‘Wit’ Cilantro and Pickled Vegetables : Eating in Philadelphia. April 2009.

A few words on the Philadelphia cheesesteak. While waiting in line at famed cheesesteak shops like Pat’s, tourists read the posted rules very carefully. They want to get their orders right. Asking for `wiz wit’ gets you a sandwich of white bread topped with steak, Cheez Whiz and grilled onions. Cheesesteak is an indulgence permitted by setting. It’s like happily eating pommes frites at a Belgian restaurant when one would hesitate to order French fries at a diner.
If you’re only in Philadelphia once, it can’t hurt to walk through the Italian Market and then have a cheesesteak. On your way, check out some of the murals, like the one shown here, and the glass-and-tile mosaic patches on the sides of houses, as seen in the photo to the left. These last are like hints of Gaudi’s Barcelona splashed about this old Philadelphia neighborhood.

If you’re lucky, you will have more time and appetite to spare for the Italian Market. Once you’ve done the cheesesteak, try what is sometimes billed as the “Vietnamese hoagie.” There are several Vietnamese shops in the Italian Market that sell these sandwiches of pork or chicken and pickled vegetables, known as banh mi.
“I’ll have mine `wit’ cilantro,” my husband David joked after we placed our order for banh mi on an April Sunday.
While waiting by the counter, we saw an employee of restaurant take a tray of fresh baguettes from the oven. If your people had to be ruled over by some European nation in the 19th and 20th centuries, and much of the world was, you could do worse than get the French as overlords. They would at least add to the cuisine while doing the nasty things associated with holding a colony. Moroccan cafes to this day serve buttery, fluffy croissants, some wrapped about bits of bittersweet chocolate. In Southeast Asia, people can still turn out lovely baguettes despite decades of grinding poverty, brutal internal wars and dictatorial regimes. Google “baguette Angkor Wat” and you’ll see pages and pages of accounts of people eating good French bread while having coffee near Cambodia’s most important temple.
A banh mi starts with the French baguette, and then layers on the flavors of Vietnam. Pork or chicken, often grilled with good smoky flavor, or ham or paté. Slices of pickled carrots, the mild white radish known as daikon and cucumbers. Bits of jalapeno and cilantro. Getting banh mi right seems something like conducting an orchestra. Everything involved has to perform well, and be in harmony to boot. There are shops in D.C. that sells banh mi with only so-so bread, making the crisp pickled vegetables seem so forlorn.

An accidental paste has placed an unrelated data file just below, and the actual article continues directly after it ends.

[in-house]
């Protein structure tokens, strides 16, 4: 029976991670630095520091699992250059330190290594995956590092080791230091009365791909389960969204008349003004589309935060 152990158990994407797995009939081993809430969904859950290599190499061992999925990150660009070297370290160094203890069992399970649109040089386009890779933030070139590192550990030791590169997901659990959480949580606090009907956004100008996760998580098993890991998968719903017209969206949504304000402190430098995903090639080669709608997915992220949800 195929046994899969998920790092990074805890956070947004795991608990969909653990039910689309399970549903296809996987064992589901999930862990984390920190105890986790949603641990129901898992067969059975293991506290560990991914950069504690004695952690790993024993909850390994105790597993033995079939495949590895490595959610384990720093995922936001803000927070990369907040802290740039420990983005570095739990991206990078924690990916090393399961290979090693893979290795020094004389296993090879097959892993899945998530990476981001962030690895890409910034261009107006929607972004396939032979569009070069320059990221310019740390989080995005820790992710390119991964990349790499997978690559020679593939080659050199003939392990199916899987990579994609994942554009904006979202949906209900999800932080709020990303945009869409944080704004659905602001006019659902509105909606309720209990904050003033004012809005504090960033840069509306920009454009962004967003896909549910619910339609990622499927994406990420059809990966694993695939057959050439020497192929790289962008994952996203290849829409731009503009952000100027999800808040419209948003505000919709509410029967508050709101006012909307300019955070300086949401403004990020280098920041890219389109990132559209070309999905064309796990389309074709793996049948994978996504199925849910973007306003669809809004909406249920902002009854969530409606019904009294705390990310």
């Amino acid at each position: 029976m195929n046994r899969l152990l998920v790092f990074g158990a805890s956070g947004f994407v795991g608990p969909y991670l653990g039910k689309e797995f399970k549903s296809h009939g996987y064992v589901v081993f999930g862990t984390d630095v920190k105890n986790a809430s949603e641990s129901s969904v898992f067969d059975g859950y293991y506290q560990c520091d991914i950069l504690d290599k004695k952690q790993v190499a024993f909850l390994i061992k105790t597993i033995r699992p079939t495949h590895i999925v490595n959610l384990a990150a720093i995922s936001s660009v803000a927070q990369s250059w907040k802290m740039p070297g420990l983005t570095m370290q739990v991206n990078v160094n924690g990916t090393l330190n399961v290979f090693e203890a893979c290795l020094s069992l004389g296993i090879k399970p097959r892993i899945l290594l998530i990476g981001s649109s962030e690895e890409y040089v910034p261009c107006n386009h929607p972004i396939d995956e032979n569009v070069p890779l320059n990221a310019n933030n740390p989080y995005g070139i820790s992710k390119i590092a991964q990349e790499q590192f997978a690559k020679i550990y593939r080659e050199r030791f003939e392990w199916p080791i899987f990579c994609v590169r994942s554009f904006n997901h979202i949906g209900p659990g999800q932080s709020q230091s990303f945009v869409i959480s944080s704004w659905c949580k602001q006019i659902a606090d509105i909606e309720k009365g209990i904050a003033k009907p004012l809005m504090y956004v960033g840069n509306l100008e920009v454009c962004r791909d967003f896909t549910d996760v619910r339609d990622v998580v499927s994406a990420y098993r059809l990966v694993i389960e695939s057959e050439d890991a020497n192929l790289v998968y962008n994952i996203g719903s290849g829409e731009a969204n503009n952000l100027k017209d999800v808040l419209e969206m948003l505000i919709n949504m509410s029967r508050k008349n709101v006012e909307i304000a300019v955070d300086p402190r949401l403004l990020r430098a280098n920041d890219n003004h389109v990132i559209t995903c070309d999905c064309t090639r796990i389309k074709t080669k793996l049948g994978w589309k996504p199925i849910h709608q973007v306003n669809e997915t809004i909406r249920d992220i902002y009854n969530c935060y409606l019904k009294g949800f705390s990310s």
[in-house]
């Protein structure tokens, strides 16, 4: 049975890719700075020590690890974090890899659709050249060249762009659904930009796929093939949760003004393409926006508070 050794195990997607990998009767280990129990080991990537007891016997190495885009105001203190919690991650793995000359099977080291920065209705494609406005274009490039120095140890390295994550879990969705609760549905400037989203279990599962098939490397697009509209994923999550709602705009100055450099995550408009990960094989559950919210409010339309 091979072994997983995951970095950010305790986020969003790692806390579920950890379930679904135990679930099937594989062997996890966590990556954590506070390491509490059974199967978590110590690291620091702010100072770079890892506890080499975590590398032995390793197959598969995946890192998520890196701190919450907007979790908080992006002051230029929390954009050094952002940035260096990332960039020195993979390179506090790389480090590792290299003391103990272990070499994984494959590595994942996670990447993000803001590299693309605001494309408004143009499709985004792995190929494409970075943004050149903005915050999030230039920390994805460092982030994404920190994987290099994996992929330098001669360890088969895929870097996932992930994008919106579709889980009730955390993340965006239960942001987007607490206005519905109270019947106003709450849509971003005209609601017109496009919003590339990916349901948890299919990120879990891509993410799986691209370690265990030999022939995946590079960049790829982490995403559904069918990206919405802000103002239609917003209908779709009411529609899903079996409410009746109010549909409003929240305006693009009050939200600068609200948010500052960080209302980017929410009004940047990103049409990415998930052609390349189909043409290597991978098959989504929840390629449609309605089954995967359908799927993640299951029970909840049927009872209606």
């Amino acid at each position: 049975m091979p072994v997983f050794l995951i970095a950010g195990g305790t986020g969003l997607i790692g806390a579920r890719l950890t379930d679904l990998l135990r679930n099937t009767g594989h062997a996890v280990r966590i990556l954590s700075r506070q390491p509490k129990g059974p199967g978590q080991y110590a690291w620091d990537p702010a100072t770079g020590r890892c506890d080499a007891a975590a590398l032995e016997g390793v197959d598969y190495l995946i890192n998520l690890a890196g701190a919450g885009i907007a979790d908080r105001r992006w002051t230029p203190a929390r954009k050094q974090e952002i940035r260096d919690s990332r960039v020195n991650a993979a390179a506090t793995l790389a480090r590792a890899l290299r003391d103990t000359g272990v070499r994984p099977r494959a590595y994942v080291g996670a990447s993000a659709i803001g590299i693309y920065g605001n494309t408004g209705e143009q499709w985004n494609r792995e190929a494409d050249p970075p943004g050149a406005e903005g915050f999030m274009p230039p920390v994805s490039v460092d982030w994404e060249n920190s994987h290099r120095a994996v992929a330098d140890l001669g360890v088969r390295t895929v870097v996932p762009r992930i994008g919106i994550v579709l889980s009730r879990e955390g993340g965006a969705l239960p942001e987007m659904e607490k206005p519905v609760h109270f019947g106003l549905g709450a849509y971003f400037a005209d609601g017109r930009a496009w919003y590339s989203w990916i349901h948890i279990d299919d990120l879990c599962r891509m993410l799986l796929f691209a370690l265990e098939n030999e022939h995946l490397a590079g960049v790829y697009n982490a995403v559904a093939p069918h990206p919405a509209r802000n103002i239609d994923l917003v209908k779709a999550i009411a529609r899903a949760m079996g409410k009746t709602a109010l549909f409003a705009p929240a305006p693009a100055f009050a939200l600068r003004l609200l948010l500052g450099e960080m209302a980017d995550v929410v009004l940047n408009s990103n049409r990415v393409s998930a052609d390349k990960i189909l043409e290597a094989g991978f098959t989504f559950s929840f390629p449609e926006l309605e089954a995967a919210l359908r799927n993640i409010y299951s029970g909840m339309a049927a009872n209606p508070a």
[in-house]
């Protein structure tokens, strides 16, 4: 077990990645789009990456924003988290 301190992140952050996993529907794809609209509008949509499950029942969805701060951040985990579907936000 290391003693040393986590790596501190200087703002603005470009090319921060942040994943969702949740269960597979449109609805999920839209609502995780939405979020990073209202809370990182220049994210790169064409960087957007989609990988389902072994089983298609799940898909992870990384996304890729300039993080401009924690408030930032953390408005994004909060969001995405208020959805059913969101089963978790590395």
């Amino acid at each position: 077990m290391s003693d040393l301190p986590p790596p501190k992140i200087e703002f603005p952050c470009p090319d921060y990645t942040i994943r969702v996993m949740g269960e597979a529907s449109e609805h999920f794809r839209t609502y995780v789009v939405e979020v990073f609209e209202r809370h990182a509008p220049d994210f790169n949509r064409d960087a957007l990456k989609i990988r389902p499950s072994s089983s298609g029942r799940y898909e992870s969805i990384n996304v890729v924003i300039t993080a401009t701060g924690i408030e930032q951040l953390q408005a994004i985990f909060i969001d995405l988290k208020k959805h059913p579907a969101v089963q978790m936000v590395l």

Flags of Green, White and Red



We haven’t had any such disappointments yet with banh mi in the Italian Market. (If you visit and try banh mi, tell me where you went and how it was.Here are some recommendations from a Philadelphia City Paper article, which includes our favorite, O on Ninth Street. )

David and I have developed a strategy for Sunday visits to the Italian Market when we spend weekends in Philadelphia. Stroll past all the Italian bakeries and only take in the cookies and cakes and pastries with your eyes.
Start with good coffee at one of the little Italian cafes in the market, and skimp on breakfast or skip it entirely. Split a banh mi around lunch. That leaves us ready for when, and not if, we come across another delicious food.


On our last trip, we had great luck and stumbled across a parade to celebrate the Battle of Puebla, an 1862 Mexican victory over the French. According to this Philadelphia Weekly article, much of the Mexican community in the city hails from the state of Puebla.
What looked like thousands of marchers dressed in elaborate costumes filled the streets, and then danced down the narrow streets of this old section of the city. It was one of the best parades I’ve ever seen, with bands brought to Philadelphia from Mexico. The festivities ended in a park,where food stands had been set up. We had tacos al pastor, the Mexican take on shwarma, but with pineapple juice slowly dripping down as the pork cooks. On other trips, I’ve had Mexican hot chocolate in the Italian Market, full of spices, at a restaurant in the Italian Market.

The Nose Knows

Of course, there are the Italian stores, where you might have to have a sample of this, a little of that. You could walk blindfolded into some of the cheese shops …and know immediately that they were cheese shops. They smell like a cheese shop should. And, there are all kinds of olives on sale, good cured meats, fresh pasta. Blocks lined with stands selling gorgeous produce.

It would be easy to pull together quick dinner parties if one lived near the Italian Market, especially if your guests were curious and carnivorous.
Check out some of the food on offer in the pictures below. Plenty of seafood options too.


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